US 3882543 A
Description (OCR text may contain errors)
United States Patent 1 [111 3,882,543 Richards May 6, 1975  TAPE HEAD MOUNT AND ALIGNMENT 3,710,037 1/1973 Adams et a1. 179/10012 CA MEANS FOREIGN PATENTS OR APPLICATIONS Inventor: William Richards, Medway, 714,232 7/1965 Canada 179/1002 CA Mass.  Assignee: American Optical Corporation, Primary Xd i l C P- Canriey Southbridge, Mass. Assistant Examiner-R. S. Tupper Attorney, Agent, or FirmJ0el Wall; William C.  Flled' 1973 Nealon; H. R. Berkenstock, Jr.
 Appl. No.: 396,026
.  ABSTRACT UaS- i There is disclosed a tape head mount facilitates  Int. Cl G1 1b 5/56; G1 1b 21/24 both azimuth and elevation adjustment f ampe head  held of Search 179/100-2 CA; 274/4 which is inserted into a head-receiving opening in the 274/11 A; 360/109, 130 mount. At least two set screws are provided to adjust the orientation of the tape head within the head-  t- References Clted receiving opening. The tape head may rest upon a UNITED STATES PATENTS chord-shaped rocker which is rotated to the proper 2,958,736 11/1960 Akai 360 109 Support Position 3,440,359 4/1969 Page et al..... 179/1002 CA 3,692,314 9 1972 DattllO 274 4 A 7 Clam, 3 D'awmg F'gures 1 TAPE HEAD MOUNT AND ALIGNMENT MEANS This invention relates generally to tape head mounts and, more particularly, to a tape head mount for facilitating azimuth and elevation adjustment of a tape head.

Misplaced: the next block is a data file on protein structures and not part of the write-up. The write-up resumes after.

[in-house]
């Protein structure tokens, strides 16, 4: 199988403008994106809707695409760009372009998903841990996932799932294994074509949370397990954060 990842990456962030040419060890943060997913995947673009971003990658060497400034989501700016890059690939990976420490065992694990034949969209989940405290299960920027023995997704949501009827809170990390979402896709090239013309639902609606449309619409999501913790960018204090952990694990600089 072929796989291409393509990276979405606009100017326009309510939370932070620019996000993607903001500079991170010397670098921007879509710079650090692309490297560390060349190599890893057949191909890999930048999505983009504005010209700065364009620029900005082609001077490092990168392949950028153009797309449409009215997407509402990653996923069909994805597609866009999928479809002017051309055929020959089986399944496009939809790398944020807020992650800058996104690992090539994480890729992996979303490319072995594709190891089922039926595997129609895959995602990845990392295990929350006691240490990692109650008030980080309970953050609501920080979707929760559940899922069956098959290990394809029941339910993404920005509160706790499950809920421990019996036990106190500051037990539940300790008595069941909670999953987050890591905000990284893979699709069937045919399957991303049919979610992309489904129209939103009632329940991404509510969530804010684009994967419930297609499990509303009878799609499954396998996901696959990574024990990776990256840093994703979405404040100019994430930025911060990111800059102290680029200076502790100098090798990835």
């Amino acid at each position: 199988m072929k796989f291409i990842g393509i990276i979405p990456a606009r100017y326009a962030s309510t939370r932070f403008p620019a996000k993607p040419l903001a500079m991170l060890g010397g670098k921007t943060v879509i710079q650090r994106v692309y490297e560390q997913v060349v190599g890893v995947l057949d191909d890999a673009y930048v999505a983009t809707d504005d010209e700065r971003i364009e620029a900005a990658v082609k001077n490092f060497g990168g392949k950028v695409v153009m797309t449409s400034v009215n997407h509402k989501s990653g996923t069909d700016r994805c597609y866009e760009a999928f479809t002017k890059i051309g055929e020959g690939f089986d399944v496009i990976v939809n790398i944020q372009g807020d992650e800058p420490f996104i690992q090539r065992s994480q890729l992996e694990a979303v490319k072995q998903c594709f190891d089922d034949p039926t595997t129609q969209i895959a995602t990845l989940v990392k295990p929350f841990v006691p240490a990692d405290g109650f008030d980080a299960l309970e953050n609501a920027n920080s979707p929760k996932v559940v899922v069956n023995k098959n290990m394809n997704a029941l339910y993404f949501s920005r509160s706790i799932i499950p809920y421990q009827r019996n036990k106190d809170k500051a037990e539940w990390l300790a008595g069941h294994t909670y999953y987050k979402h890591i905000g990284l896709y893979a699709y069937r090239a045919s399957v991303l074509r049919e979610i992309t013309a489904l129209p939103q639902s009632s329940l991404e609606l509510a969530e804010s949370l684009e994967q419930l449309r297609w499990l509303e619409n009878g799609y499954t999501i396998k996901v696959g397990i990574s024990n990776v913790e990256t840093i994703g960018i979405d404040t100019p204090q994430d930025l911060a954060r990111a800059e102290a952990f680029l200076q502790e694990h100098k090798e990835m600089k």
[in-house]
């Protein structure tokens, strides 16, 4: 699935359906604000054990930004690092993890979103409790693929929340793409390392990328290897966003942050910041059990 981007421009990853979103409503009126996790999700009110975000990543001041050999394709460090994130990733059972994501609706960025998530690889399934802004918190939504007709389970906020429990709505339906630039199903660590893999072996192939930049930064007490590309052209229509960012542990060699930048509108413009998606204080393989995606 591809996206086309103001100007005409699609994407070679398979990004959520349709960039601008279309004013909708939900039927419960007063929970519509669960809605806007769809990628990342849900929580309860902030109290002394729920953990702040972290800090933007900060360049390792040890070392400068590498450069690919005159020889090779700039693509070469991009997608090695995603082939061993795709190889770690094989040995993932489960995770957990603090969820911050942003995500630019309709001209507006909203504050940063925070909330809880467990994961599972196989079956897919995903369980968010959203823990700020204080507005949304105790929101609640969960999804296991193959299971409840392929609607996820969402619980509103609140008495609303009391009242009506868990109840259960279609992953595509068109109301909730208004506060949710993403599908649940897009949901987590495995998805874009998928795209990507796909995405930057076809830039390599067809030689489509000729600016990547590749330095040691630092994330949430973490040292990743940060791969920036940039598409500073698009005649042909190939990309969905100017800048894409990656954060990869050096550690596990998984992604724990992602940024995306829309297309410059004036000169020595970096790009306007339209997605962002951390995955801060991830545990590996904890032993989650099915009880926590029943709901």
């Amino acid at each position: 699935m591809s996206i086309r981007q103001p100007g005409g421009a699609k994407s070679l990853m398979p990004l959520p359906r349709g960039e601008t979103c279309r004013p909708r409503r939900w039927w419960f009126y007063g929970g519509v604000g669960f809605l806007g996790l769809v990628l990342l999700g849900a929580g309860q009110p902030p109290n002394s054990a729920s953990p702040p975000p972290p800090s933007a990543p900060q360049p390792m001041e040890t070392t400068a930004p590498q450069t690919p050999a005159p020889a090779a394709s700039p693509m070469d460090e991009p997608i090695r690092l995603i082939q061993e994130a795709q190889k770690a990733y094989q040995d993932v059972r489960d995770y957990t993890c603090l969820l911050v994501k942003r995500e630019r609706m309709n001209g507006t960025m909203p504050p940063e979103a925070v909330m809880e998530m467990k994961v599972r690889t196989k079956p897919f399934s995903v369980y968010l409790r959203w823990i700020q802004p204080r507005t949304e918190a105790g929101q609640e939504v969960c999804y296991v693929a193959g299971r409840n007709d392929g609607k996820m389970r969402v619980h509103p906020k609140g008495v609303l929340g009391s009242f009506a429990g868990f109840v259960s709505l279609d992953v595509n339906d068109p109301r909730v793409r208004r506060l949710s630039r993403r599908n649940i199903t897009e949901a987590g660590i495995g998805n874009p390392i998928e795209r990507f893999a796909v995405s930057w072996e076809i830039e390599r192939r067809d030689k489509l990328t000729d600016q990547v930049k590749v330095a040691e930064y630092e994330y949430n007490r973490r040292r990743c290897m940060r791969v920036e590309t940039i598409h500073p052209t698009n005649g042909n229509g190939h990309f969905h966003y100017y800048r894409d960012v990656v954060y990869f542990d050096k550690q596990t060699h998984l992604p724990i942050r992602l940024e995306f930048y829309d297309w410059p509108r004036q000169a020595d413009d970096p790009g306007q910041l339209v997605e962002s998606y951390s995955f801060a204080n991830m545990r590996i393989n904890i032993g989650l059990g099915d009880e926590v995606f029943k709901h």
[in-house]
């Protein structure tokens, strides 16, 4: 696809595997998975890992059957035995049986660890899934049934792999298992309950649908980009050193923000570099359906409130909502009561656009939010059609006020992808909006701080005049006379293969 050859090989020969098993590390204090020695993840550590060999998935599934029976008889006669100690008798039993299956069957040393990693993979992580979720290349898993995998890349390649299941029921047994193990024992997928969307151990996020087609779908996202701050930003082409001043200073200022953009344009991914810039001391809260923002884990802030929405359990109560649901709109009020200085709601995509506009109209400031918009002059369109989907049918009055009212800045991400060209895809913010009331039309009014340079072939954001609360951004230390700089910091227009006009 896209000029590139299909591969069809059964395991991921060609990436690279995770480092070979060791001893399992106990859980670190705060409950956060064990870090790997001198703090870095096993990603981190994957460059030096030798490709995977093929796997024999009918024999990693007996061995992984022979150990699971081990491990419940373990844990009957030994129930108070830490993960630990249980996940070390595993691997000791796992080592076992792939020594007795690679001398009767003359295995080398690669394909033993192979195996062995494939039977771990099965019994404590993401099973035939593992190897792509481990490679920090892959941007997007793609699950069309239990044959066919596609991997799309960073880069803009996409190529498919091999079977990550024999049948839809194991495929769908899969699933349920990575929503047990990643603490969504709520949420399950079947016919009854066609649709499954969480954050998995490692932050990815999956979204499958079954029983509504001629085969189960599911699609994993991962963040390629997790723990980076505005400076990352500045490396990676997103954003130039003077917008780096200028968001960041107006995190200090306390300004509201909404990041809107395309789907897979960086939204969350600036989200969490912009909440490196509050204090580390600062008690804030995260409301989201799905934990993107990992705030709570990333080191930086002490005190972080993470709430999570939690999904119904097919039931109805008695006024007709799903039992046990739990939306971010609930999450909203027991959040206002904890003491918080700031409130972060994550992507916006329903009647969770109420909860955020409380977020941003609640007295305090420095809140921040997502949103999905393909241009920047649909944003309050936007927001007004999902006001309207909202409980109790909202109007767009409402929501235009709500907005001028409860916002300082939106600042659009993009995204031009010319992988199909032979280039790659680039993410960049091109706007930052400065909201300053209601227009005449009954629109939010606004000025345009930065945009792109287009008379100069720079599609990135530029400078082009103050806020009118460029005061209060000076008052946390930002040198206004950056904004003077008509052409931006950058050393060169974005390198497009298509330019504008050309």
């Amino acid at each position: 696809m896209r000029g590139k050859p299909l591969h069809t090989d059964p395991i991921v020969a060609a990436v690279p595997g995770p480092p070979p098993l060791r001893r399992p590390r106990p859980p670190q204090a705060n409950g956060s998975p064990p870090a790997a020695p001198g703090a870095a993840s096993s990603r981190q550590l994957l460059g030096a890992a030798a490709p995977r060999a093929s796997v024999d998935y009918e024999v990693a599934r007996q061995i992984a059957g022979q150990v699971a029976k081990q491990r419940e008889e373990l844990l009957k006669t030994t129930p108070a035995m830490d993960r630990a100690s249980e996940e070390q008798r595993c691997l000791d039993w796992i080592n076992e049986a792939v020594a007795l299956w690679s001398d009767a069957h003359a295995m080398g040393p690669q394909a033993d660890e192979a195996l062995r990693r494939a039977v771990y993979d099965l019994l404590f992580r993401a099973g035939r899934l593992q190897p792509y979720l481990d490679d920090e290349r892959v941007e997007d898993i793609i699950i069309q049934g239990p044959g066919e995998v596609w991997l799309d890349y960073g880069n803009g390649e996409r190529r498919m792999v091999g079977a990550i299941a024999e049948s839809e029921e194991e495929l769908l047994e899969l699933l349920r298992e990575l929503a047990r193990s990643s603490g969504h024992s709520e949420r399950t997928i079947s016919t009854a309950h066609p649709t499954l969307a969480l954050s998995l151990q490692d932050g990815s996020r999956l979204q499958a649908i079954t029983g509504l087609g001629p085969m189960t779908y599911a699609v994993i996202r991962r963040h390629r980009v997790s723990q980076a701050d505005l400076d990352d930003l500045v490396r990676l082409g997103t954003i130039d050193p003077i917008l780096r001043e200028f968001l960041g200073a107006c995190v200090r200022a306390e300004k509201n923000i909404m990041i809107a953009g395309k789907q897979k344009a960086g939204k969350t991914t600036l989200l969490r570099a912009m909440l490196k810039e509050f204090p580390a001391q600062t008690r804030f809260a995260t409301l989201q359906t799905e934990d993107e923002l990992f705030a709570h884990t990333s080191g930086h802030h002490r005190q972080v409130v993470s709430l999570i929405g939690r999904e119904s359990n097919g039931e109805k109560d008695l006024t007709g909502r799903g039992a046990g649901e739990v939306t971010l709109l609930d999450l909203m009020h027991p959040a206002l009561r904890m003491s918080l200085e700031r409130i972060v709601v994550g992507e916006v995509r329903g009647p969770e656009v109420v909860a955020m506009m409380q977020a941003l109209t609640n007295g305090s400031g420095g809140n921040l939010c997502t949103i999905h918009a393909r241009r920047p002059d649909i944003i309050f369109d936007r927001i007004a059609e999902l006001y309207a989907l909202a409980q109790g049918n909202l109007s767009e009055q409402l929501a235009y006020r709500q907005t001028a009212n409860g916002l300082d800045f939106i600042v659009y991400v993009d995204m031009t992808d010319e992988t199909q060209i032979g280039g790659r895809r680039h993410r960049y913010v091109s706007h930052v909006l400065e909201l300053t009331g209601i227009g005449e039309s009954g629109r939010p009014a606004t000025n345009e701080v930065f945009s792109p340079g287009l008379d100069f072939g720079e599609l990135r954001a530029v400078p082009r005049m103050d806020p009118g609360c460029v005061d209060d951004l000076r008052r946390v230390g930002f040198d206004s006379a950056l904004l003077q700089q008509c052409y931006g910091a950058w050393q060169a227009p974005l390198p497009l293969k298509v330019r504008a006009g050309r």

As is well known in the art, for the proper operation of a high-accuracy tape system, the tape head should be aligned properly. This is particularly true for systems utilizing separate record and playback units, for example, where two-track signals on a cassette tape are recorded on one tape unit and played back on another. For example, in certain medical applications, a patient carries a portable recording unit in which a timing signal is recorded on one track of a cassette tape and the patients EKG signal is recorded on another track. The cassette is then removed and the tape is played back in a separate playback unit, for example, at a doctors office. The timing signal can be used to control flutter compensation, which compensation is especially needed in the case of slow-speed recording. But if the recording and playback heads are not aligned relative to the tape in the same way, the timing signal will be played back with an improper timing relation to the EKG signal, and proper compensation will not be possible. For this reason, the heads should be adjustable so that each of them can be aligned properly withthe tape.